Presence of osteoarthritis influences bone bruise prognosis

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Bone bruises are thought to result from microfractures of the medullar trabeculae. They are often radiographically occult and hidden on arthroscopy. In a new paper in the September issue of American Journal of Roentgenology, Dutch radiologists looked at whether the natural course of bone bruises, as seen on MRI, had any prognostic value.

The patient population consisted of 134 subjects (ages 18-65) who had sustained an acute trauma of the knee less than five weeks before consulting their general practitioner about knee pain. Patient workload and sports load were assessed. MRI was done on a 1.5-tesla scanner (Signa Horizon LX IT, GE Healthcare, Chalfont St. Giles, U.K.) and included the following sequences: sagittal T1-weighted fast spin echo (FSE), sagittal intermediate-weighted FSE, and coronal T2-weighted fat-suppressed imaging. The latter sequence was used to read the follow-up MR exams done in 80 patients after the first MRI.

"The rationale for performing follow-up scanning at approximately three weeks, 10 weeks, six months, and one year after the initial scanning was that this schedule was expected to enable an accurate survival analysis, taking into account both the fast-resolving lesions and the more slowly resolving lesions," wrote Dr. Simone Boks and colleagues from Erasmus Medical Center in Rotterdam, the Diaconessenhuis Meppel in Meppel, and the Medical Centre Rijnmond-Zuid in Rotterdam (AJR, September 2007, Vol. 189:3, pp. 556-562).

A bone bruise was identified as an area of abnormally high signal intensity in the subchondral bone or marrow on T2-weighted fat-suppressed imaging. Bone bruise severity was classified by the percentage of bone volume involved (ranging from less than 25% to more than 75%). On follow-up, a single bone bruise was considered resolved, while the collective resolution of multiple bone bruises (in a single patient) was treated as healed.

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A 31-year-old man with fast resolution of bone bruise, reticular lesion type. Coronal T2-weighted fast-suppressed images (TR/TE, 12/3,700; fat saturation; section thickness, 3 mm; field-of-view, 180 x 135 mm; matrix, 385 x 224) show fast resolution of bone bruise from baseline (above), to three-week follow-up (middle), and at nine-week follow-up (below).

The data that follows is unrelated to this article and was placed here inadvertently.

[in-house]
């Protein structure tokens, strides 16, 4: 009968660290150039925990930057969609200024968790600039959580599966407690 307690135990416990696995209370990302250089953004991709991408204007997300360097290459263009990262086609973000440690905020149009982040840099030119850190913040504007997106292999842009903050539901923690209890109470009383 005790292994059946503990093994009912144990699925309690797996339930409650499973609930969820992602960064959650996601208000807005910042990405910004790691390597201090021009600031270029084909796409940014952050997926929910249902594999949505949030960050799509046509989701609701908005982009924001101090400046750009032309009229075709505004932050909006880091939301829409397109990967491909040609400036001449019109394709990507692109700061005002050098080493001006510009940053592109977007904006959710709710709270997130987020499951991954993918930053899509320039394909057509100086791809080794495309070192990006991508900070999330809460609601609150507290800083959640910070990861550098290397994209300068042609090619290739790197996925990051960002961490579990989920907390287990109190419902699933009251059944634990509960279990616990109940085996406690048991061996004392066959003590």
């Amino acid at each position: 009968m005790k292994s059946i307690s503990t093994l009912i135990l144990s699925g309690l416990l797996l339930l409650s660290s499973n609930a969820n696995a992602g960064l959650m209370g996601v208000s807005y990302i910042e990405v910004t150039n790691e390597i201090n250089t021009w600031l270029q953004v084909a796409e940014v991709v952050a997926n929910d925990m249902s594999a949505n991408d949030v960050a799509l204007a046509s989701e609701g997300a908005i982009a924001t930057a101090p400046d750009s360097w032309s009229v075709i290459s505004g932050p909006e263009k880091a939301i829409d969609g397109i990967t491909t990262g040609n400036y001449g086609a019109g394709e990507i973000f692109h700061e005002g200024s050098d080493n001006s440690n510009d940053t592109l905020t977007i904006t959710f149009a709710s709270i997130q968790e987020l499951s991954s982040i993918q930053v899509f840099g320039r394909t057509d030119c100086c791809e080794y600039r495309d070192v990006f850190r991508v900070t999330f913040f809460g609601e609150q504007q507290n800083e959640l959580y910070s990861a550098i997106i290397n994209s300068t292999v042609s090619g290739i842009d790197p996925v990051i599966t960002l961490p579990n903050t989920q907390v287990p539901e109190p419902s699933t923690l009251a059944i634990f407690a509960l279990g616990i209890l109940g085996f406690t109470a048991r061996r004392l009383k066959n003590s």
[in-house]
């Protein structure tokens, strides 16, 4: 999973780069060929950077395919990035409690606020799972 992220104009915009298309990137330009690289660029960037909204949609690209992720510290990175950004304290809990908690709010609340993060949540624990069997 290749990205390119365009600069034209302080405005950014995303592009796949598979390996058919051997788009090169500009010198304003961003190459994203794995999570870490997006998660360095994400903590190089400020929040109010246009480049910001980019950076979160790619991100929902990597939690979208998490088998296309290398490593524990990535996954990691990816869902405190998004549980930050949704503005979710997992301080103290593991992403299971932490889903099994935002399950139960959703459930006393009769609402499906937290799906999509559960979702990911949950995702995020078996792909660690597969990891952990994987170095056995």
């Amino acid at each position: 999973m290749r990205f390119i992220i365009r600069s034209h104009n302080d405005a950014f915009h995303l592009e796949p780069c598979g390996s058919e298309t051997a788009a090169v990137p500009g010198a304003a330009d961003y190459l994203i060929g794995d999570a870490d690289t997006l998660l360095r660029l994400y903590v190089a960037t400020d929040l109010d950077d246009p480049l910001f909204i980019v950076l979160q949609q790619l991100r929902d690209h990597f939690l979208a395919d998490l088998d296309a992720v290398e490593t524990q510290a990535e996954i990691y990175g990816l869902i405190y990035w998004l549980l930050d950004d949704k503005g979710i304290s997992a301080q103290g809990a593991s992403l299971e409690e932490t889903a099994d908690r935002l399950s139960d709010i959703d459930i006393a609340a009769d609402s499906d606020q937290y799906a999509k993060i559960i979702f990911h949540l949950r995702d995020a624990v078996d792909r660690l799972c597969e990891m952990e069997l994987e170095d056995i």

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Boks SS, Vroegindeweij D, Koes BW, Bernsen RMD, Hunink MGM, Bierma-Zeinstra SMA, "MRI Follow-Up of Posttraumatic Bone Bruises in General Practice" (AJR; 189: 10.2214/AJR.07.2276).

The median healing time was 42.1 weeks, according to the results, and was unaffected by workload and sports. Follow-up was completed in 72 of 134 patients, with 22 continuing to demonstrate a bone bruise after one year.

In patients with osteoarthritis, the healing time was twice as long as those without osteoarthritis, the authors stated, with the disease acting as a "clear prognostic variable" for the presence of bone bruise at six months and one year. Finally, while the number of bone bruises prolonged the healing time, the severity of the bone bruise did not affect the injury's natural course, they explained.

"Our results show that bone bruise healing is mainly related to the presence of osteoarthritis," the authors concluded. In addition, "the higher the number of (bone bruises), the more likely that there will be one slowly resolving lesion."

The authors noted that the patients' general practitioners were not told of the MR results so imaging did not influence treatment planning. However, they stressed that "for daily practice, it is important to recognize that bone bruises take a relatively long time to dissipate.... Prognosis is mainly influenced by the presence of osteoarthritis.... Future studies must establish whether the presence of a bone bruise is related to clinical pain."

By Shalmali Pal staff writer
August 22, 2007

Related Reading

Glucosamine attenuates bone changes in experimental osteoarthritis, June 7, 2007

MR arthrography depicts tears, instability in triangular fibrocartilage complex, January 19, 2007

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